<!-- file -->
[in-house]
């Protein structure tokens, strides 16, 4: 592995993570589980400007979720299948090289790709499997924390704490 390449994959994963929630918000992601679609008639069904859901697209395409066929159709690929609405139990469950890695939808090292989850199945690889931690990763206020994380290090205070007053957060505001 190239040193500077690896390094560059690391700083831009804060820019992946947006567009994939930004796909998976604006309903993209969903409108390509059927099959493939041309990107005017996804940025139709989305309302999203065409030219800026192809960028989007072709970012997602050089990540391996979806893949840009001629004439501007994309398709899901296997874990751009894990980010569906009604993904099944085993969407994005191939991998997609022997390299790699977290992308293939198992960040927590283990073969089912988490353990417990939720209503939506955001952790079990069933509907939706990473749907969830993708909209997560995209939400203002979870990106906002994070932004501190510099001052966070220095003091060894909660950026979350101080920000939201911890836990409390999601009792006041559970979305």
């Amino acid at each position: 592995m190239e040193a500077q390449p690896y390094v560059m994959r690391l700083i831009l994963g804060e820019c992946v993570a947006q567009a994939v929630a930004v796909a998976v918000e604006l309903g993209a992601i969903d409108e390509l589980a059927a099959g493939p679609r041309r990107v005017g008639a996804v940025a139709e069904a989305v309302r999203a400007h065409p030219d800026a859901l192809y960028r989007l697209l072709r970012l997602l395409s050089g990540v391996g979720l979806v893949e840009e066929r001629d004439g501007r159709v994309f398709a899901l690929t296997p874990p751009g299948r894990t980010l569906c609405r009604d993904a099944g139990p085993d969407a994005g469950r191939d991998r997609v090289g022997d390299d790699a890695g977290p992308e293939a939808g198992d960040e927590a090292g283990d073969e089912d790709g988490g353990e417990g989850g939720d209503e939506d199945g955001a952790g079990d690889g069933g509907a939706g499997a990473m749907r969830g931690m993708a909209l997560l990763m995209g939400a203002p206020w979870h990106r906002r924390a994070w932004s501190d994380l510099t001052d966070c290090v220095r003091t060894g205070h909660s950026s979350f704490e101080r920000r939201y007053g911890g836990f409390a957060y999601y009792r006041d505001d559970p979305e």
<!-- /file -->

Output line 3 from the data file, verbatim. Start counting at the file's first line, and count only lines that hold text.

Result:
């Amino acid at each position: 592995m190239e040193a500077q390449p690896y390094v560059m994959r690391l700083i831009l994963g804060e820019c992946v993570a947006q567009a994939v929630a930004v796909a998976v918000e604006l309903g993209a992601i969903d409108e390509l589980a059927a099959g493939p679609r041309r990107v005017g008639a996804v940025a139709e069904a989305v309302r999203a400007h065409p030219d800026a859901l192809y960028r989007l697209l072709r970012l997602l395409s050089g990540v391996g979720l979806v893949e840009e066929r001629d004439g501007r159709v994309f398709a899901l690929t296997p874990p751009g299948r894990t980010l569906c609405r009604d993904a099944g139990p085993d969407a994005g469950r191939d991998r997609v090289g022997d390299d790699a890695g977290p992308e293939a939808g198992d960040e927590a090292g283990d073969e089912d790709g988490g353990e417990g989850g939720d209503e939506d199945g955001a952790g079990d690889g069933g509907a939706g499997a990473m749907r969830g931690m993708a909209l997560l990763m995209g939400a203002p206020w979870h990106r906002r924390a994070w932004s501190d994380l510099t001052d966070c290090v220095r003091t060894g205070h909660s950026s979350f704490e101080r920000r939201y007053g911890g836990f409390a957060y999601y009792r006041d505001d559970p979305e």